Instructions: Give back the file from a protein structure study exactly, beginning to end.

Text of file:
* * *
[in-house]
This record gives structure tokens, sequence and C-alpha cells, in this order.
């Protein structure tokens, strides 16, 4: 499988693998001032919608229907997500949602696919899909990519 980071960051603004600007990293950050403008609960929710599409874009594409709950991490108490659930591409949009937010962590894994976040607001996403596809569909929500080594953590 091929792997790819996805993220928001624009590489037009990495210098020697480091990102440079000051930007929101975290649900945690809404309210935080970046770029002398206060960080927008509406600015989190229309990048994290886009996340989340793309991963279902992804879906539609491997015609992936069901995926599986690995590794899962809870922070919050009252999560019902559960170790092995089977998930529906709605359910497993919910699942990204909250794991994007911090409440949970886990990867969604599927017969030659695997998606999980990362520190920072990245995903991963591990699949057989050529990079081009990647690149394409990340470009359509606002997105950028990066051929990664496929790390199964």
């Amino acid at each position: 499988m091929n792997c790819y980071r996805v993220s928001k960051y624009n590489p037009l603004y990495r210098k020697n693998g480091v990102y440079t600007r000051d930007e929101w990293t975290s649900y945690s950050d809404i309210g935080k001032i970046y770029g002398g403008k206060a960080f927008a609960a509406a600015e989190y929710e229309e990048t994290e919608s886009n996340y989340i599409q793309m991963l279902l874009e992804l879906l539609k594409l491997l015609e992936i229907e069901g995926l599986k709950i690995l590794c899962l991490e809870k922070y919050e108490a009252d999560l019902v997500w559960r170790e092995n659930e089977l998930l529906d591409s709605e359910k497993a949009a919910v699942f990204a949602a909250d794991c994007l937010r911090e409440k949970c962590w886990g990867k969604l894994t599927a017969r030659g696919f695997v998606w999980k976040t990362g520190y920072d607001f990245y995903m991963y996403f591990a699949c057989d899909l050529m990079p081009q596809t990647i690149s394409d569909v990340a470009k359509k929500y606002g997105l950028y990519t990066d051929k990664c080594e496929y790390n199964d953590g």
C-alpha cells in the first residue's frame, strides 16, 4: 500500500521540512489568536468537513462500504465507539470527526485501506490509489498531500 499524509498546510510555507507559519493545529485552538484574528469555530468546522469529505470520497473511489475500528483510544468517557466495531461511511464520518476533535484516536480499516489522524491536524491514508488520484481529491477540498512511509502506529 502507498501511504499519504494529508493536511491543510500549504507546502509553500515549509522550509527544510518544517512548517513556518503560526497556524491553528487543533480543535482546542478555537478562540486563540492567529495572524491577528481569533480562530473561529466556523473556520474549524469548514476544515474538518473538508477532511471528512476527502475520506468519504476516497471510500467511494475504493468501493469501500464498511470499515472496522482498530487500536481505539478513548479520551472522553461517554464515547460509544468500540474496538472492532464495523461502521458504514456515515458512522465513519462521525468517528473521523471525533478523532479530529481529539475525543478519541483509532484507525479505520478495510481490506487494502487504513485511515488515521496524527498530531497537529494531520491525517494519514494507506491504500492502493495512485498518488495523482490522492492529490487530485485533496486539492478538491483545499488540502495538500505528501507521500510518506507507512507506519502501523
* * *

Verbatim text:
[in-house]
This record gives structure tokens, sequence and C-alpha cells, in this order.
């Protein structure tokens, strides 16, 4: 499988693998001032919608229907997500949602696919899909990519 980071960051603004600007990293950050403008609960929710599409874009594409709950991490108490659930591409949009937010962590894994976040607001996403596809569909929500080594953590 091929792997790819996805993220928001624009590489037009990495210098020697480091990102440079000051930007929101975290649900945690809404309210935080970046770029002398206060960080927008509406600015989190229309990048994290886009996340989340793309991963279902992804879906539609491997015609992936069901995926599986690995590794899962809870922070919050009252999560019902559960170790092995089977998930529906709605359910497993919910699942990204909250794991994007911090409440949970886990990867969604599927017969030659695997998606999980990362520190920072990245995903991963591990699949057989050529990079081009990647690149394409990340470009359509606002997105950028990066051929990664496929790390199964």
């Amino acid at each position: 499988m091929n792997c790819y980071r996805v993220s928001k960051y624009n590489p037009l603004y990495r210098k020697n693998g480091v990102y440079t600007r000051d930007e929101w990293t975290s649900y945690s950050d809404i309210g935080k001032i970046y770029g002398g403008k206060a960080f927008a609960a509406a600015e989190y929710e229309e990048t994290e919608s886009n996340y989340i599409q793309m991963l279902l874009e992804l879906l539609k594409l491997l015609e992936i229907e069901g995926l599986k709950i690995l590794c899962l991490e809870k922070y919050e108490a009252d999560l019902v997500w559960r170790e092995n659930e089977l998930l529906d591409s709605e359910k497993a949009a919910v699942f990204a949602a909250d794991c994007l937010r911090e409440k949970c962590w886990g990867k969604l894994t599927a017969r030659g696919f695997v998606w999980k976040t990362g520190y920072d607001f990245y995903m991963y996403f591990a699949c057989d899909l050529m990079p081009q596809t990647i690149s394409d569909v990340a470009k359509k929500y606002g997105l950028y990519t990066d051929k990664c080594e496929y790390n199964d953590g």
C-alpha cells in the first residue's frame, strides 16, 4: 500500500521540512489568536468537513462500504465507539470527526485501506490509489498531500 499524509498546510510555507507559519493545529485552538484574528469555530468546522469529505470520497473511489475500528483510544468517557466495531461511511464520518476533535484516536480499516489522524491536524491514508488520484481529491477540498512511509502506529 502507498501511504499519504494529508493536511491543510500549504507546502509553500515549509522550509527544510518544517512548517513556518503560526497556524491553528487543533480543535482546542478555537478562540486563540492567529495572524491577528481569533480562530473561529466556523473556520474549524469548514476544515474538518473538508477532511471528512476527502475520506468519504476516497471510500467511494475504493468501493469501500464498511470499515472496522482498530487500536481505539478513548479520551472522553461517554464515547460509544468500540474496538472492532464495523461502521458504514456515515458512522465513519462521525468517528473521523471525533478523532479530529481529539475525543478519541483509532484507525479505520478495510481490506487494502487504513485511515488515521496524527498530531497537529494531520491525517494519514494507506491504500492502493495512485498518488495523482490522492492529490487530485485533496486539492478538491483545499488540502495538500505528501507521500510518506507507512507506519502501523